GSA, in its Government-wide role, is also continuously working with agencies to improve the quality of agencies’ FRPP data by annually reviewing and refining data element definitions with the goal of receiving more accurate and consistent data from agencies. In May 2016, in accordance with OMB policy, GSA issued new mandatory data validation and verification procedures for key FRPP data elements. Agencies will be required to follow these data validation and verification procedures beginning with the FY2016 FRPP data submissions, and then report to GSA how they addressed each data anomaly identified by GSA’s automated reviews, improving the accuracy of FRPP data.

The Road Ahead and Opportunities for Improvement

Through active planning, GSA has developed a pipeline of properties which over the next five years are planned for disposals, outleases, transfers, demolitions or exchanges. Since the beginning of 2016, GSA has disposed of over 3 million square feet of unneeded assets. Over the next four years, GSA plans to divest of at least another 10 million square feet of underperforming assets.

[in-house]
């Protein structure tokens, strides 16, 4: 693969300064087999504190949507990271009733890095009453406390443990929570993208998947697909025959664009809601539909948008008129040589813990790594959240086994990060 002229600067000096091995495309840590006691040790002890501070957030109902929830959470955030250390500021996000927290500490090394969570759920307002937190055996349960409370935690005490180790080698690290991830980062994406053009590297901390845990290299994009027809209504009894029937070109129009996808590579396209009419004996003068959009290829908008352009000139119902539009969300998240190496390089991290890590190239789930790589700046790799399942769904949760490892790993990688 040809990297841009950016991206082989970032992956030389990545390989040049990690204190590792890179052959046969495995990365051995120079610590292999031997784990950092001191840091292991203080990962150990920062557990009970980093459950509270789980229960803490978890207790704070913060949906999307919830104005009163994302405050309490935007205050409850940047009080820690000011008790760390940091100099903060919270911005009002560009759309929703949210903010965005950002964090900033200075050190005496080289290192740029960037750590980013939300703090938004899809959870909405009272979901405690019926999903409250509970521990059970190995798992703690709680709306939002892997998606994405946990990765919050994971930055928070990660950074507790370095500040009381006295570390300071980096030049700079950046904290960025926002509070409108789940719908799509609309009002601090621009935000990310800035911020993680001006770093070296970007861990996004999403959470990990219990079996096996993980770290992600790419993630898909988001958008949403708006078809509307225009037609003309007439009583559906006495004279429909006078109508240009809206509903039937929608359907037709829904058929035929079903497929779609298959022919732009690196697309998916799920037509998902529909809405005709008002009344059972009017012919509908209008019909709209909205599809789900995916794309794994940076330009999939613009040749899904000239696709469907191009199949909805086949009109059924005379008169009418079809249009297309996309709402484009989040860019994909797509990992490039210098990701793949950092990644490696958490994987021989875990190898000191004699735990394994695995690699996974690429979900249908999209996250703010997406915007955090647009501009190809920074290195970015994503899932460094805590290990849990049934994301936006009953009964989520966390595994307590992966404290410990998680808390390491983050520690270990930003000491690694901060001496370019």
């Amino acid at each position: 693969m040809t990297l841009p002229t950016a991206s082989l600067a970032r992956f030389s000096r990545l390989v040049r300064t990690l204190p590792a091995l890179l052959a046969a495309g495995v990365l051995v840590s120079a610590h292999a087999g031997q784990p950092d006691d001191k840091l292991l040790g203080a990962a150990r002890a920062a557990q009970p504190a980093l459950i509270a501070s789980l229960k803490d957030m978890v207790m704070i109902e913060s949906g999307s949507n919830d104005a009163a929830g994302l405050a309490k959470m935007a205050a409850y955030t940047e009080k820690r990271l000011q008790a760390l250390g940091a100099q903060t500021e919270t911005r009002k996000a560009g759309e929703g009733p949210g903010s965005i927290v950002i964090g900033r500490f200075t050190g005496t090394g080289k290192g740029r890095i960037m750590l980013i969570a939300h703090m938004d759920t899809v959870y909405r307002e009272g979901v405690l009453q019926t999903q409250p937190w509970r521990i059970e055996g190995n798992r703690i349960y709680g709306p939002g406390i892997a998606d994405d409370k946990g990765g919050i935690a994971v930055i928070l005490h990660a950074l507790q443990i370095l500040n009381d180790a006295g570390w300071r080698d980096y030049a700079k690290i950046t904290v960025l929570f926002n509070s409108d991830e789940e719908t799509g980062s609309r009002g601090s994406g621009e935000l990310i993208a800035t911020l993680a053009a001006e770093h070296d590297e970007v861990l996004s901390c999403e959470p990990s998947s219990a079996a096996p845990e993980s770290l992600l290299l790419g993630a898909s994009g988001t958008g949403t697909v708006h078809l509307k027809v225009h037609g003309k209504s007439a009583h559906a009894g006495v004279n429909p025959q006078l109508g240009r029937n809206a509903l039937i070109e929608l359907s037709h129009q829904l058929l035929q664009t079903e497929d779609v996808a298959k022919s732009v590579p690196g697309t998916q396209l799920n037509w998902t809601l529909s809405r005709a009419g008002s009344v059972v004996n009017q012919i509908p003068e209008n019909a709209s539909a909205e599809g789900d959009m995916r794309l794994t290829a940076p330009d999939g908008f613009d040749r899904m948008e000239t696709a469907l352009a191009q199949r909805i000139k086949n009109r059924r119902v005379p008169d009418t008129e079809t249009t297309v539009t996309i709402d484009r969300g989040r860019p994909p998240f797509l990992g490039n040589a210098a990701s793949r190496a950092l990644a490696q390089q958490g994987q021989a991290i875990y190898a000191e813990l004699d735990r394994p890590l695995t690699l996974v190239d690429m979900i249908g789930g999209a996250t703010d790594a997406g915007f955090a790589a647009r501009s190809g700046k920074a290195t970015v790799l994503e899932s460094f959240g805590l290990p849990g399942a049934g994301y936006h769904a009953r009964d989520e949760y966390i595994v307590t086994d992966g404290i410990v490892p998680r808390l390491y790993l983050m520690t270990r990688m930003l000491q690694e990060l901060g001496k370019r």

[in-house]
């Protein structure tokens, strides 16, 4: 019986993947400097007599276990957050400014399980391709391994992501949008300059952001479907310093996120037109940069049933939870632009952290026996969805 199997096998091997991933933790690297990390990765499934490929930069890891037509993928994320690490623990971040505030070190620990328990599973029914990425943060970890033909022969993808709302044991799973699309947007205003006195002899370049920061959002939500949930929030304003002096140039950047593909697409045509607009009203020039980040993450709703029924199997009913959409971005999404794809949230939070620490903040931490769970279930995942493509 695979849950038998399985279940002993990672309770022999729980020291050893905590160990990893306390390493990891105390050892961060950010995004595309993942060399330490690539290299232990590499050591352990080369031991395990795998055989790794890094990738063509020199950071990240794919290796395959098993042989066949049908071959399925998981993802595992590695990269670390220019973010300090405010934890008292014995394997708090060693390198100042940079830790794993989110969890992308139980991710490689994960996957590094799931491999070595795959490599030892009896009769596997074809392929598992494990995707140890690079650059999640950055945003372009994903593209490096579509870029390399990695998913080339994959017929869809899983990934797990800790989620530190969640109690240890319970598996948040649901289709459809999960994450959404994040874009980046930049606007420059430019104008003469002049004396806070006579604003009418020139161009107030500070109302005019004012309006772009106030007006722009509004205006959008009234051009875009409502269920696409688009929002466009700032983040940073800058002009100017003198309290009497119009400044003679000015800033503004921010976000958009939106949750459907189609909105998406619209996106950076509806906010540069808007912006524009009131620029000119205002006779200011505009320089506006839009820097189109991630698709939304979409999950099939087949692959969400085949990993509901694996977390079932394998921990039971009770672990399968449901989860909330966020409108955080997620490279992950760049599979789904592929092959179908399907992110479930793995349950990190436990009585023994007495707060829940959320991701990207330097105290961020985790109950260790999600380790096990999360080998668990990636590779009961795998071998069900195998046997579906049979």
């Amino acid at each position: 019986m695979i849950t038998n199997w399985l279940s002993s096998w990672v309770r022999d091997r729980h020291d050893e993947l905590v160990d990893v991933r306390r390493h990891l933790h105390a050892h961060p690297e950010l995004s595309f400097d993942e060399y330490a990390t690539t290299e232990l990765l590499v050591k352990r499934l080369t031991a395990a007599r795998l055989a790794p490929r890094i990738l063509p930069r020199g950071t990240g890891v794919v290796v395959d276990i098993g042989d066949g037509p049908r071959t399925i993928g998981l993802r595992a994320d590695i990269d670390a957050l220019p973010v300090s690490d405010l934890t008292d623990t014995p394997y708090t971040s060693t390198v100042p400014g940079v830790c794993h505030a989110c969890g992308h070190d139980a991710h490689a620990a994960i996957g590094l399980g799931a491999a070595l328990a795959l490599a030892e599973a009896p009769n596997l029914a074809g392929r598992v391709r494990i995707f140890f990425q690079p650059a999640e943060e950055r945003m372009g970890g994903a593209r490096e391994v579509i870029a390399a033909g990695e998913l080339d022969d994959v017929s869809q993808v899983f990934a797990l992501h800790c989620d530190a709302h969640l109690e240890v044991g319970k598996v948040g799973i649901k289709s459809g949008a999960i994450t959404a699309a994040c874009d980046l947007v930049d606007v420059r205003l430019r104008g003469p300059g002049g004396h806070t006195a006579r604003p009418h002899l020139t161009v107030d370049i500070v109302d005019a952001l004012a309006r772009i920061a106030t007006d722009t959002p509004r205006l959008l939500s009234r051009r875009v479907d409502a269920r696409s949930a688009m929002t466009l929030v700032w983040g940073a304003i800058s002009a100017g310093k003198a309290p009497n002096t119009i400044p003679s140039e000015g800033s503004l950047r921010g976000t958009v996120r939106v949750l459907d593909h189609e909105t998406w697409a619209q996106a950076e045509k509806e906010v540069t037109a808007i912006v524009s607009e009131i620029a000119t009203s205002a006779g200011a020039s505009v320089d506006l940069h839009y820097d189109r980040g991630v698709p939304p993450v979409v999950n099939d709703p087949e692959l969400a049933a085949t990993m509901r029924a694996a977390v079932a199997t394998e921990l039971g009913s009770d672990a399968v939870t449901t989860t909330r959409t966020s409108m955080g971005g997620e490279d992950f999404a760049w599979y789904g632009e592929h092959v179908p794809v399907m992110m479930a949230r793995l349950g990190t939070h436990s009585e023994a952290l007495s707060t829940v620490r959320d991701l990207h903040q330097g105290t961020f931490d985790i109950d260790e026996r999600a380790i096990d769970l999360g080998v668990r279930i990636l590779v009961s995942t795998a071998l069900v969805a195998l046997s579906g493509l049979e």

While GSA has made significant progress and improvements in managing Federal real property and more aggressively disposing of underutilized assets, there are still a number of long-standing challenges that need to be addressed. These include incentives for Federal agencies to identify and execute disposals, statutory requirements prior to disposal, aligning non-Federal stakeholder interests, costs associated with the disposal process, and remote property locations. GSA is working diligently with agencies to overcome these hurdles, and working with OMB to assist with its efforts.


GSA is committed to carrying out its mission of delivering the best value in real estate. We are committed to aggressively managing GSA’s assets and assisting agencies to right-size their real estate requirements.

I thank the committee for the opportunity to testify today and look forward to answering your questions.

Last Reviewed 2016-09-27